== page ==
Are our schools doing better or worse?

We’ve seen conflicting reports on progress in Mississippi’s schools.

This week, scores for all states on the National Assessment of Education Progress (NAEP), known as “The Nation’s Report Card,” were released by the U.S. Department of Education. Sadly, the numbers reveal that the academic performance of children across the nation including Mississippi has fallen over the past two years.

But didn’t Mississippi’s own education report card show record improvement in school letter grades just a few days ago? Yep.

Let’s look at NAEP first. Normally administered every two years to a representative sample of 4th and 8th grade students in each state, this was the first NAEP release since 2019 because last year’s scheduled test was postponed due to COVID.

Nationally, the average math score for 4th graders fell 5 points, while the score for 8th graders dropped 8 points. These represent the largest declines ever recorded in that subject. The share of students that have been declared “proficient” dropped from 34% to 26% in 8th grade math. In reading, the average scores for 4th and 8th graders fell as well. This year’s results continued a downward trend, as scores also fell between 2017 and 2019. Overall, reading scores are at the same level as in 1992, the first year of the exam.

In Mississippi, NAEP scores reveal that our students also have not recovered from pandemic-related school closures, as three of the four testing areas showed performance declines. Fourth grade reading scores held steady, but 4th grade math fell more than the national average, and 8th grade math scores fell to a similar degree as the national average.

Before the pandemic, Mississippi students were making great progress, showing some of the strongest growth in NAEP scores of any state in the nation and receiving national recognition for it. And if we’re looking for a silver lining in this week’s scores, it’s that Mississippi’s performance dip is less severe than the national average, for the most part.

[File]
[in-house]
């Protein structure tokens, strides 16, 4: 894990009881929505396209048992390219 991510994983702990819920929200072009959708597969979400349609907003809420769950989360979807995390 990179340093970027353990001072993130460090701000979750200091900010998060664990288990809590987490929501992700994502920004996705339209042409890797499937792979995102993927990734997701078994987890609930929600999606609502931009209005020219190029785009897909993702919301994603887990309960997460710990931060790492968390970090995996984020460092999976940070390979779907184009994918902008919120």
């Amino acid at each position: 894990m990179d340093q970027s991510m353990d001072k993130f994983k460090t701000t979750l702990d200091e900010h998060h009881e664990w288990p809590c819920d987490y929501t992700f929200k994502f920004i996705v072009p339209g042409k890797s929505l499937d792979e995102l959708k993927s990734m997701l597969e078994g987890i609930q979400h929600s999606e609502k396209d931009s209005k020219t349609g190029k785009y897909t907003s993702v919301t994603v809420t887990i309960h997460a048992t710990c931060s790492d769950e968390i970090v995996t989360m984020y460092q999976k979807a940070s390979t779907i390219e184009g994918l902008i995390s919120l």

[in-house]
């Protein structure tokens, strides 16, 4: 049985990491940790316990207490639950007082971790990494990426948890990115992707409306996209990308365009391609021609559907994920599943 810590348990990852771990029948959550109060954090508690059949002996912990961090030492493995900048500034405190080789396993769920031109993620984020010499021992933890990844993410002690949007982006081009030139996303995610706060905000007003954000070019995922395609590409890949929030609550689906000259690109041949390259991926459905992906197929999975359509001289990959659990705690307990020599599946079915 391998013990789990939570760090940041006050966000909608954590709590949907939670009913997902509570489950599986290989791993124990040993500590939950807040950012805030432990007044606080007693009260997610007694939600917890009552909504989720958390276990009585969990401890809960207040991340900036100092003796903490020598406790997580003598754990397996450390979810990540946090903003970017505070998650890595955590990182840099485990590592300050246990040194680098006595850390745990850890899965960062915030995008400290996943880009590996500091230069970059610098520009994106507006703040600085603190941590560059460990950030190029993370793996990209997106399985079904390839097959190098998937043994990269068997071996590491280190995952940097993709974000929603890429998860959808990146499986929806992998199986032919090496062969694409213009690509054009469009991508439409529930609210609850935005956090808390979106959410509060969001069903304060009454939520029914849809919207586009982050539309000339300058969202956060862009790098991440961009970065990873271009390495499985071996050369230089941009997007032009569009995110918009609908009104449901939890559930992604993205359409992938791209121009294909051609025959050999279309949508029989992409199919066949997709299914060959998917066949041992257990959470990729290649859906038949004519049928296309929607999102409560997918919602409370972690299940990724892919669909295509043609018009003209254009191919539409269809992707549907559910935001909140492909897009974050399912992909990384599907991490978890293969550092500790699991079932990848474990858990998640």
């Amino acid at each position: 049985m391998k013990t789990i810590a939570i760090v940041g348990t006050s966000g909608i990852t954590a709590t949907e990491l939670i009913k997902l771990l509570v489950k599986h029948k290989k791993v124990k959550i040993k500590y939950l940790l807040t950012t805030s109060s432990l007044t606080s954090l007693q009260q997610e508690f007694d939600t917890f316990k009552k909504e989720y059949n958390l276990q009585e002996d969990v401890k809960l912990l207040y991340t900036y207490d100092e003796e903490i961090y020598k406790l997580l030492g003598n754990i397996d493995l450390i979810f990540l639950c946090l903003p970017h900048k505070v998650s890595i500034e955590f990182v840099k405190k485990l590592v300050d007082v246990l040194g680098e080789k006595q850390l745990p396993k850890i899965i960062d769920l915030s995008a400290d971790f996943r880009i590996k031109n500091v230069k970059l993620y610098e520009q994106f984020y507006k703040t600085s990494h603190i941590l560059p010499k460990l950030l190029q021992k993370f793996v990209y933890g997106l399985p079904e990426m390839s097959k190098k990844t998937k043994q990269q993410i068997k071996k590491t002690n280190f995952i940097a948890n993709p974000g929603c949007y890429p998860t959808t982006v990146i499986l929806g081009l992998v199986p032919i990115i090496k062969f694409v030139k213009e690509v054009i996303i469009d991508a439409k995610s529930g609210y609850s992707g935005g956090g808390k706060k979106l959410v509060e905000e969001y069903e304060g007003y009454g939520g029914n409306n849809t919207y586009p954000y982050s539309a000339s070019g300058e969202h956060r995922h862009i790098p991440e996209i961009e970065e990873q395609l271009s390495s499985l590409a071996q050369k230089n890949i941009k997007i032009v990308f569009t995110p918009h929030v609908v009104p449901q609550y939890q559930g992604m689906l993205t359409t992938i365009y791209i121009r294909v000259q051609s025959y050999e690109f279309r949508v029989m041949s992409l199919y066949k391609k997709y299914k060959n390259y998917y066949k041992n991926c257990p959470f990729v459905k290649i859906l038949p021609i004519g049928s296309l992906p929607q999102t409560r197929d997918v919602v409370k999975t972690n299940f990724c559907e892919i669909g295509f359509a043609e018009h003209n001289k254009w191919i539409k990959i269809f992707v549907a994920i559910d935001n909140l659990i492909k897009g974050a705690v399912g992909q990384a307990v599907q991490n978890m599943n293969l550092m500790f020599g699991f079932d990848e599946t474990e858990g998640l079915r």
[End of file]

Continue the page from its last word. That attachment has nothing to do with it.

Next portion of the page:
So why did our state accountability scores show so many districts improving? It’s not surprising that student performance would decline during the greatest education disruption of my lifetime, the COVID-19 pandemic, but what is surprising is that in the latest round of education grades released by the Mississippi Department of Education on September 27, numerous districts saw their letter grade improve dramatically. What do I mean?

In the recently released accountability model grades:

  • Mississippi went from having 19 “F” rated districts to 5
  • From 23 “D” rated districts to 12.
  • Hattiesburg, for example, jumped from “D” to “A”; two smaller districts jumped three letter grades

While I’ll be the first in line to celebrate true student performance growth, it simply doesn’t pass the smell test that while NAEP scores decline, Mississippi’s Accountability Model grades would show such dramatic growth. So, what’s happening here?

The model is flawed and needs reform.

The Mississippi Statewide Accountability System is based on a number of factors (too many to describe here), but it weighs heavily on the growth in student test scores from one year to the next. Because there was such a dramatic decline from the 2020-21 school year to the 2021-22 school year, many schools that merely started returning to their pre-pandemic scores received inflated accountability grades because of that “growth.” But if compared to actual pre-pandemic levels, that growth is not there.

Why does this matter? The purpose of this A-F Accountability Model—as described by many of our friends in the education reform community here in Mississippi—is to provide parents, educators, and everyone else a clear, transparent picture of the academic performance of each district and school. But if that grade doesn’t accurately represent the reality of what’s happening in the classroom, this is a big problem.

I trust NAEP. NAEP is a set of low-stakes academic exams given in regular intervals to representative samples of students in all 50 states. No one’s school rating, job review, or funding rests on NAEP performance. The security for the test is high, and the outcomes are comparable over time. And if we trust NAEP when it shows our students are killing it in their performance growth, then we must trust NAEP when it shows are children suffered learning loss during the pandemic.

So, let’s reform Mississippi’s grading system before it loses what’s left of the public’s trust.